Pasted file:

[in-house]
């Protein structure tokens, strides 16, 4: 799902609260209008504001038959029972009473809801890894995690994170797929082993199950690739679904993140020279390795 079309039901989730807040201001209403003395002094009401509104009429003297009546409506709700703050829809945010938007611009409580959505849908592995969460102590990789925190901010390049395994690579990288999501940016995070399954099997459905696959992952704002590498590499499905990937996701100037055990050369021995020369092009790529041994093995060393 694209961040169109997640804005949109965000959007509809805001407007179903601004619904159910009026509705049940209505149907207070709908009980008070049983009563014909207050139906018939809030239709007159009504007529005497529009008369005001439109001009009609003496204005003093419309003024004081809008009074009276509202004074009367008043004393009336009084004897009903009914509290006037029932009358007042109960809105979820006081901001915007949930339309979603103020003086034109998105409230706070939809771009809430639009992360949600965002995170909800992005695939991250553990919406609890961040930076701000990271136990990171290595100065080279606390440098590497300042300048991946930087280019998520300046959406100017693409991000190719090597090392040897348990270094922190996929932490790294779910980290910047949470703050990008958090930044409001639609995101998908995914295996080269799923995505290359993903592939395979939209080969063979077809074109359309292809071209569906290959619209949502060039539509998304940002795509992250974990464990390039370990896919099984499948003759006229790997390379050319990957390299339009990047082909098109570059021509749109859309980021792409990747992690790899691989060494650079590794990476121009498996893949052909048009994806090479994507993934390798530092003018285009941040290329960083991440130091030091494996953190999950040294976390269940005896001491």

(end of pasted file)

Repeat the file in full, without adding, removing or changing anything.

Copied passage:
[in-house]
């Protein structure tokens, strides 16, 4: 799902609260209008504001038959029972009473809801890894995690994170797929082993199950690739679904993140020279390795 079309039901989730807040201001209403003395002094009401509104009429003297009546409506709700703050829809945010938007611009409580959505849908592995969460102590990789925190901010390049395994690579990288999501940016995070399954099997459905696959992952704002590498590499499905990937996701100037055990050369021995020369092009790529041994093995060393 694209961040169109997640804005949109965000959007509809805001407007179903601004619904159910009026509705049940209505149907207070709908009980008070049983009563014909207050139906018939809030239709007159009504007529005497529009008369005001439109001009009609003496204005003093419309003024004081809008009074009276509202004074009367008043004393009336009084004897009903009914509290006037029932009358007042109960809105979820006081901001915007949930339309979603103020003086034109998105409230706070939809771009809430639009992360949600965002995170909800992005695939991250553990919406609890961040930076701000990271136990990171290595100065080279606390440098590497300042300048991946930087280019998520300046959406100017693409991000190719090597090392040897348990270094922190996929932490790294779910980290910047949470703050990008958090930044409001639609995101998908995914295996080269799923995505290359993903592939395979939209080969063979077809074109359309292809071209569906290959619209949502060039539509998304940002795509992250974990464990390039370990896919099984499948003759006229790997390379050319990957390299339009990047082909098109570059021509749109859309980021792409990747992690790899691989060494650079590794990476121009498996893949052909048009994806090479994507993934390798530092003018285009941040290329960083991440130091030091494996953190999950040294976390269940005896001491």